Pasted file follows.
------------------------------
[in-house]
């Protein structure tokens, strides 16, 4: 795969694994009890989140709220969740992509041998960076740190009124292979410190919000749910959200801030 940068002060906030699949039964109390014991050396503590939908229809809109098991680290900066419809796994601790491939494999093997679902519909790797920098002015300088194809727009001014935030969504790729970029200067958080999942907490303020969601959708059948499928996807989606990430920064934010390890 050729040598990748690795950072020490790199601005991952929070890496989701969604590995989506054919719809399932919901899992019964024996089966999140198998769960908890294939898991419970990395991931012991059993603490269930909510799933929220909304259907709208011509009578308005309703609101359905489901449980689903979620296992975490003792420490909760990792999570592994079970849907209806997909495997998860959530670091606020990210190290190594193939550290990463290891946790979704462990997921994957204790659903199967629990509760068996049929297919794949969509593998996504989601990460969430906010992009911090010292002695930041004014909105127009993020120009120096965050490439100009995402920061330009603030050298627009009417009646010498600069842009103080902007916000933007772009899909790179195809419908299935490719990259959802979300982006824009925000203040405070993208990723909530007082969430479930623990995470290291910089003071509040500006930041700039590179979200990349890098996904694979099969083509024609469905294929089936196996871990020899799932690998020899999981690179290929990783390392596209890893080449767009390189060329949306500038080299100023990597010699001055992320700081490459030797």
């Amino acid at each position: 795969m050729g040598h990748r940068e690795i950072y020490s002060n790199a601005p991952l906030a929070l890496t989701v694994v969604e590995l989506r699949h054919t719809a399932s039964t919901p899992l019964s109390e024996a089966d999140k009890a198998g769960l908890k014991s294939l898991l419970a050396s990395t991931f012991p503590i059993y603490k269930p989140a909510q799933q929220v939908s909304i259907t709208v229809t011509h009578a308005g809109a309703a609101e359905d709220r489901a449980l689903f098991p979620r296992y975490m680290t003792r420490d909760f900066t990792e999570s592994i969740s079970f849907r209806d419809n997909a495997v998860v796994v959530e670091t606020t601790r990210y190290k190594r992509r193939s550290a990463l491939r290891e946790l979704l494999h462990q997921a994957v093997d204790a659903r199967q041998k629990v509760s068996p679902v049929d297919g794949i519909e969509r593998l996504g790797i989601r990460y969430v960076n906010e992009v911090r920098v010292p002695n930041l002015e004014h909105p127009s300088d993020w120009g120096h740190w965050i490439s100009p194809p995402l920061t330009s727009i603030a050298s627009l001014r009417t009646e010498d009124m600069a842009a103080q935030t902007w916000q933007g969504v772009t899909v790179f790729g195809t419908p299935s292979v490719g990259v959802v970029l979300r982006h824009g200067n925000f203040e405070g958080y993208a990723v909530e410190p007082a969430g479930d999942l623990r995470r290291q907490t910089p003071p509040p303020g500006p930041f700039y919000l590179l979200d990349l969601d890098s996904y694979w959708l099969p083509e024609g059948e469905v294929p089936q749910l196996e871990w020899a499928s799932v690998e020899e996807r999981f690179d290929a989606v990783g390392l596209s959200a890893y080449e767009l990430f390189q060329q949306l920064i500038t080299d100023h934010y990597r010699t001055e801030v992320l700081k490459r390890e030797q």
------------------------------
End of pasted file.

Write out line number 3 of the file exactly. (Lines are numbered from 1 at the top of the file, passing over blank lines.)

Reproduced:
């Amino acid at each position: 795969m050729g040598h990748r940068e690795i950072y020490s002060n790199a601005p991952l906030a929070l890496t989701v694994v969604e590995l989506r699949h054919t719809a399932s039964t919901p899992l019964s109390e024996a089966d999140k009890a198998g769960l908890k014991s294939l898991l419970a050396s990395t991931f012991p503590i059993y603490k269930p989140a909510q799933q929220v939908s909304i259907t709208v229809t011509h009578a308005g809109a309703a609101e359905d709220r489901a449980l689903f098991p979620r296992y975490m680290t003792r420490d909760f900066t990792e999570s592994i969740s079970f849907r209806d419809n997909a495997v998860v796994v959530e670091t606020t601790r990210y190290k190594r992509r193939s550290a990463l491939r290891e946790l979704l494999h462990q997921a994957v093997d204790a659903r199967q041998k629990v509760s068996p679902v049929d297919g794949i519909e969509r593998l996504g790797i989601r990460y969430v960076n906010e992009v911090r920098v010292p002695n930041l002015e004014h909105p127009s300088d993020w120009g120096h740190w965050i490439s100009p194809p995402l920061t330009s727009i603030a050298s627009l001014r009417t009646e010498d009124m600069a842009a103080q935030t902007w916000q933007g969504v772009t899909v790179f790729g195809t419908p299935s292979v490719g990259v959802v970029l979300r982006h824009g200067n925000f203040e405070g958080y993208a990723v909530e410190p007082a969430g479930d999942l623990r995470r290291q907490t910089p003071p509040p303020g500006p930041f700039y919000l590179l979200d990349l969601d890098s996904y694979w959708l099969p083509e024609g059948e469905v294929p089936q749910l196996e871990w020899a499928s799932v690998e020899e996807r999981f690179d290929a989606v990783g390392l596209s959200a890893y080449e767009l990430f390189q060329q949306l920064i500038t080299d100023h934010y990597r010699t001055e801030v992320l700081k490459r390890e030797q």